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Edible Debate: Deborah Koons Garcia ponders food's future.

Green Genes

'Future of Food' sheds light on GMO debate

By R. V. Scheide

In less than six months, Sonoma County voters will decide whether to join Mendocino and Marin counties in banning the use of genetically modified organisms (GMOs) in local agriculture. If the initiative is approved, this tri-county area will create the largest GMO-free zone in the United States.

But what, exactly, does that mean? While opponents on either side of the GMO debate know where they stand on the issue, the rest of us are left scratching our heads in befuddlement. On one hand, there seems to be something intrinsically wrong with messing with Mother Nature's DNA. On the other, there's all those starving masses around the world genetically engineered crops are allegedly helping feed. Isn't there some middle ground here?

According to the influential documentary film The Future of Food, screening May 18 in Santa Rosa, the answer is a resounding no. Written and directed by Deborah Koons Garcia, wife of the late Jerry Garcia, the film argues that the battle to ban GMOs is nothing less than a revolutionary struggle to regain control of the entire global food chain from multinational agribusinesses and genetic-engineering corporations.

"The problem with this technology is that it can't be contained," Garcia says by phone from San Francisco. That's a fact she says an increasing number of people are becoming aware of, and that even large companies are fighting against, as when corporate beer giant Anheuser-Busch recently blocked attempts to plant GMO rice in Mississippi. The megacorp was concerned about cross-contamination of its own crops. "These sorts of things are happening all over the place," Garcia says.

As The Future of Food makes abundantly clear, such cross-contamination is not only unavoidable, it's being used by multinationals like Monsanto Corp. to extract money from farmers who otherwise choose not to plant GMOs. For example, the film features Canadian farmer Percey Schmeiser, who was ordered by a court to pay Monsanto a portion of his profits because the corporation owned the patent on a windblown mutant strain of canola that infected Schmeiser's non-GMO canola fields.

"There was a very good reason why for virtually 200 years the patent office and Congress did not allow for the patenting of life," Andrew Kimbrell, executive director for the Center for Food Safety, explains in the film. But once the U.S. Supreme Court permitted the first patent of a genetically modified organism in 1978, the floodgates opened, with implications that some say are nothing short of sinister.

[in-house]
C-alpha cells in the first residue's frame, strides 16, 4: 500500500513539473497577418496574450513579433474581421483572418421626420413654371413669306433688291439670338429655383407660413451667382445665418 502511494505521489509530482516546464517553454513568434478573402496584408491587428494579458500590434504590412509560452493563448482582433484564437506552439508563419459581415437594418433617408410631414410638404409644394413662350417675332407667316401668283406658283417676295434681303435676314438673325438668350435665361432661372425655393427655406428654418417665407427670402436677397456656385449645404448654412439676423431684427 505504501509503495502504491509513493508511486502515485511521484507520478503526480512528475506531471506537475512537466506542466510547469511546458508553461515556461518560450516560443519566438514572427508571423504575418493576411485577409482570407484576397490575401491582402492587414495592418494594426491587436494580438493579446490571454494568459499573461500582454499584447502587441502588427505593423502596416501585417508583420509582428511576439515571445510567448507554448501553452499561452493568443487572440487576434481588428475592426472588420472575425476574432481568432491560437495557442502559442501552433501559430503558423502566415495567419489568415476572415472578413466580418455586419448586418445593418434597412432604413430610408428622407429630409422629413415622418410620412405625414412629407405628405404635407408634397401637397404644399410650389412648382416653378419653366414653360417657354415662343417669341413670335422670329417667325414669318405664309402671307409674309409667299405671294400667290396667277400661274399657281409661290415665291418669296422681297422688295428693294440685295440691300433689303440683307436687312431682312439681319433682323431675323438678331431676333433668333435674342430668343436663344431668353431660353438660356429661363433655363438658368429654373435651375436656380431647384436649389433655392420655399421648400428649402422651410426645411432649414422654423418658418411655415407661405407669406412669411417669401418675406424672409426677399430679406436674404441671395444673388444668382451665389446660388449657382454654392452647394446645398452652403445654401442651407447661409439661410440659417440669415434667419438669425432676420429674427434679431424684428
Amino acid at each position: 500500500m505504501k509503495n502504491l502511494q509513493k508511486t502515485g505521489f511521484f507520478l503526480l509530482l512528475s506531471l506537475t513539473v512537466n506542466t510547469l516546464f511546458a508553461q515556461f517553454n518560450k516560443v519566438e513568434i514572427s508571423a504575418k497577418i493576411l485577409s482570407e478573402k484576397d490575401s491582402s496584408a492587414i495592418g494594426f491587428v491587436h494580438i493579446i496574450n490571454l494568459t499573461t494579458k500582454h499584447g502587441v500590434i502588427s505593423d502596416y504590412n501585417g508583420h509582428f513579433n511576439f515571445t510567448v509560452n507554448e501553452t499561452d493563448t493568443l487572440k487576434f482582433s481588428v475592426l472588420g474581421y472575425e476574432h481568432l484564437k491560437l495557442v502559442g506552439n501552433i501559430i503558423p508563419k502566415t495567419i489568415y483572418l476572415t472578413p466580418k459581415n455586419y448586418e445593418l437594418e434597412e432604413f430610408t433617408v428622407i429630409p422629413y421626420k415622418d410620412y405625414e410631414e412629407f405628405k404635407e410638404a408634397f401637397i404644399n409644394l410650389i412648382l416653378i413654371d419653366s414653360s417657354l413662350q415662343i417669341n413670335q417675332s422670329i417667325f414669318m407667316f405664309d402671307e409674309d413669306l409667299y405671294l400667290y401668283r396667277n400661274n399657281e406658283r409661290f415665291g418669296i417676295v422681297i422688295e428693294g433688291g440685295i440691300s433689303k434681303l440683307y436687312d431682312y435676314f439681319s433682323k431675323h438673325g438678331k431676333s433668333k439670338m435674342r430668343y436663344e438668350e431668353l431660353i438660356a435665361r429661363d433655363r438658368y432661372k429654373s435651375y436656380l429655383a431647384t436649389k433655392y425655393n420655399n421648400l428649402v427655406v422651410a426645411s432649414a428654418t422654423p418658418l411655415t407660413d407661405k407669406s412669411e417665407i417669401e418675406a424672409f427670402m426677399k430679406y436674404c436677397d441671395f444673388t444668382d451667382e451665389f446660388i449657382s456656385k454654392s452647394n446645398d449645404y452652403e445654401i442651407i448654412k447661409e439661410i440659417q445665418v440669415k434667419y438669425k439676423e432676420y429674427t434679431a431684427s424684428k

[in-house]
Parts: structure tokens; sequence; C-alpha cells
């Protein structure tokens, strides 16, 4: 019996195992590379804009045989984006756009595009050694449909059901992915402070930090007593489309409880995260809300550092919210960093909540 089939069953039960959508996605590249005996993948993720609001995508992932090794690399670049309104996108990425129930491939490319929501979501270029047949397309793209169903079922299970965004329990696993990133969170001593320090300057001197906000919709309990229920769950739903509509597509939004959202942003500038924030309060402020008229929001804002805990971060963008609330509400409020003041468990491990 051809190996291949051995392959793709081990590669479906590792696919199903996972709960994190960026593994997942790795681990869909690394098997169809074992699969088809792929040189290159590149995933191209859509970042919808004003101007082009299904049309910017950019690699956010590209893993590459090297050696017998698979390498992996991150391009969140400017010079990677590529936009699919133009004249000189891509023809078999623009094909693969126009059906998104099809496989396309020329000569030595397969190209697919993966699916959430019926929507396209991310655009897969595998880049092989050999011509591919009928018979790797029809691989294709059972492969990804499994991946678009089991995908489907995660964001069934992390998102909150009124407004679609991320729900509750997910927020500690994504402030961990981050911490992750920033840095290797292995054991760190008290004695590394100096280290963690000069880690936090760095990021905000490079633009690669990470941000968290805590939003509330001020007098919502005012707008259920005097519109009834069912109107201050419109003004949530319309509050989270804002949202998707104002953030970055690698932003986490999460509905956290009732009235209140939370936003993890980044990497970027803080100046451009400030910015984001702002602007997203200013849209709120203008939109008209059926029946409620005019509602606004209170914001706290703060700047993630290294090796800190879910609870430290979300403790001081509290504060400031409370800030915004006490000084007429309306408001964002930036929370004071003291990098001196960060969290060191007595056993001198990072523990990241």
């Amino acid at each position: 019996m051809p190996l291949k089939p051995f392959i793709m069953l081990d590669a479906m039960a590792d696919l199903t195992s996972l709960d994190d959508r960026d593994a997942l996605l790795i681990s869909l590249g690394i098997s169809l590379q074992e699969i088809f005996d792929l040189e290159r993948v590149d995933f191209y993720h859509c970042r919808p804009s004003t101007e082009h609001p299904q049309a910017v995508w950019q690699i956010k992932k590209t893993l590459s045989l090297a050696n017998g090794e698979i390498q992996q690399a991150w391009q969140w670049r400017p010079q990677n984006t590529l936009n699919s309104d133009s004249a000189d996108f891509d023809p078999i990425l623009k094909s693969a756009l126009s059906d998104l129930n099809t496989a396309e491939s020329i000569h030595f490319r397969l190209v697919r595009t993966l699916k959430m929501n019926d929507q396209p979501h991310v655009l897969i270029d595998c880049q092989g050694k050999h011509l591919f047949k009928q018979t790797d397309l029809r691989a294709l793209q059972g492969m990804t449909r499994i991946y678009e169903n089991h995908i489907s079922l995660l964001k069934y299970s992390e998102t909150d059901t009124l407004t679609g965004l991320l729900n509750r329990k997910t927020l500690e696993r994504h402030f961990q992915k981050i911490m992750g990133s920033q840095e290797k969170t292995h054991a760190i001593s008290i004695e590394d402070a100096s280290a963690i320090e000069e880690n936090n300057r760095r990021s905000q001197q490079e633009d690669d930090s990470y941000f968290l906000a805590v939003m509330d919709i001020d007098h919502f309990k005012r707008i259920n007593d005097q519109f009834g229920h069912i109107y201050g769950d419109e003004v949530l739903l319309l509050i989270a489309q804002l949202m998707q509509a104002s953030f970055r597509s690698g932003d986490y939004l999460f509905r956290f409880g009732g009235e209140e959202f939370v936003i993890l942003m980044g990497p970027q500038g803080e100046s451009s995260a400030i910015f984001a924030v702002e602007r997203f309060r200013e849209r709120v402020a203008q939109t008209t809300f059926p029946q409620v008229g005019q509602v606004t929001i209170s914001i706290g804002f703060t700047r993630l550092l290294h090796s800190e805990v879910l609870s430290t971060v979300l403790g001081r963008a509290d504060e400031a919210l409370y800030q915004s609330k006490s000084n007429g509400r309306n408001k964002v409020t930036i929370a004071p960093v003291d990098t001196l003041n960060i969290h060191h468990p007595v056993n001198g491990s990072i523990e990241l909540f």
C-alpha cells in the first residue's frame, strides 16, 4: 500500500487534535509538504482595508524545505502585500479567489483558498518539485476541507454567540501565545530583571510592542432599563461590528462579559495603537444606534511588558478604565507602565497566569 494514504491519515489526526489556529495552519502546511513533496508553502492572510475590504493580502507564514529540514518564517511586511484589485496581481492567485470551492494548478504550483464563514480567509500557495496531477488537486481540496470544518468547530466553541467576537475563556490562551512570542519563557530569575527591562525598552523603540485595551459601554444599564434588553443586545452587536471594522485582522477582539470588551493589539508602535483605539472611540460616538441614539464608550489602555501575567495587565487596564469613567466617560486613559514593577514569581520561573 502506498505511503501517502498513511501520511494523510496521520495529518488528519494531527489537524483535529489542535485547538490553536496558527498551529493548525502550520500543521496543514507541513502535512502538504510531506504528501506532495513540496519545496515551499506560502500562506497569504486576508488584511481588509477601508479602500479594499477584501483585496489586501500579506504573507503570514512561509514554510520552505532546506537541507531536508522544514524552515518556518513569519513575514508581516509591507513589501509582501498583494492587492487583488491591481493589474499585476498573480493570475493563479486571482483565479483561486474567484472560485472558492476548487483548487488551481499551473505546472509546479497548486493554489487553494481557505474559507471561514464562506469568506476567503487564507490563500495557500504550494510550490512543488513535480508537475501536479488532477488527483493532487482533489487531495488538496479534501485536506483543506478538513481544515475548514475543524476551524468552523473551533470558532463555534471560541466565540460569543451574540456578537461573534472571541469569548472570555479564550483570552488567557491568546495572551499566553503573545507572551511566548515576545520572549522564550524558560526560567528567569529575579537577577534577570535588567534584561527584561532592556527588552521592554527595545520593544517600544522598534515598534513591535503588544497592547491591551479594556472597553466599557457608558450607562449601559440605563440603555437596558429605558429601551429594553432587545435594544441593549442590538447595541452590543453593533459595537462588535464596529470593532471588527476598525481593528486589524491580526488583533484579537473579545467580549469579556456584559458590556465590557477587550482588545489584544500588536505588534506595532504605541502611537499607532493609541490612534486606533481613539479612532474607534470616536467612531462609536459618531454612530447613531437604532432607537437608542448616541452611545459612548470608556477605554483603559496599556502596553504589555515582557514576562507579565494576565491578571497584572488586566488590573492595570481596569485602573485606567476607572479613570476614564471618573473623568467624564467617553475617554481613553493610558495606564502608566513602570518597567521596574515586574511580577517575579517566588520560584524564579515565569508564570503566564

"I think what the companies would like to say is that, 'We are patenting the gene and . . . we own anything we put it in,'" Kimbrell continues. "'If it goes in the plant, we own the plant. If it goes in an animal, we own the animal.' They might even say, 'If it goes in a human being, we own the human being.'" Kimbrell and others in the film lay to rest the notion that GMOs are helping feed a hungry planet. It is access to food, not its increased production, that experts say determines the rate of starvation in the world.

The film does a remarkable job of presenting a tremendously complex topic in a quick 88 minutes. The cinematography moves seamlessly through panoramic corn and canola fields, supermarket aisles stacked with colorful packages and computer-animated graphics depicting how bacteria and viruses are used to implant, say, a flounder gene in a tomato cell.

"It was really challenging what to leave out," says Garcia, noting that Sonoma County resident and herb farmer Vivien Hillgrove handled the film's editing chores. Garcia would have liked to feature more on the role the International Monetary Fund and the World Bank play in the global food supply, or perhaps the declining state of nutrition in the United States. Instead, she ends the film on a positive note, showing us another possible future of food: community-supported sustainable agriculture, such as that practiced by Judith Redmond's Full Belly Farm in the Capay Valley.

"I think the next film I'd like to do will be about tilling the soil," Garcia says. Sounds like the perfect subject to bring us all back down to earth.

'The Future of Food' screens Wednesday, May 18, at 6:30pm at Rialto Cinemas Lakeside. Garcia and scientific experts will be in attendance for a postfilm Q&A. 551 Summerfield Road, Santa Rosa. $25; benefits the GE-Free Sonoma County campaign. 707.525.4840.

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From the May 11-17, 2005 issue of the North Bay Bohemian.

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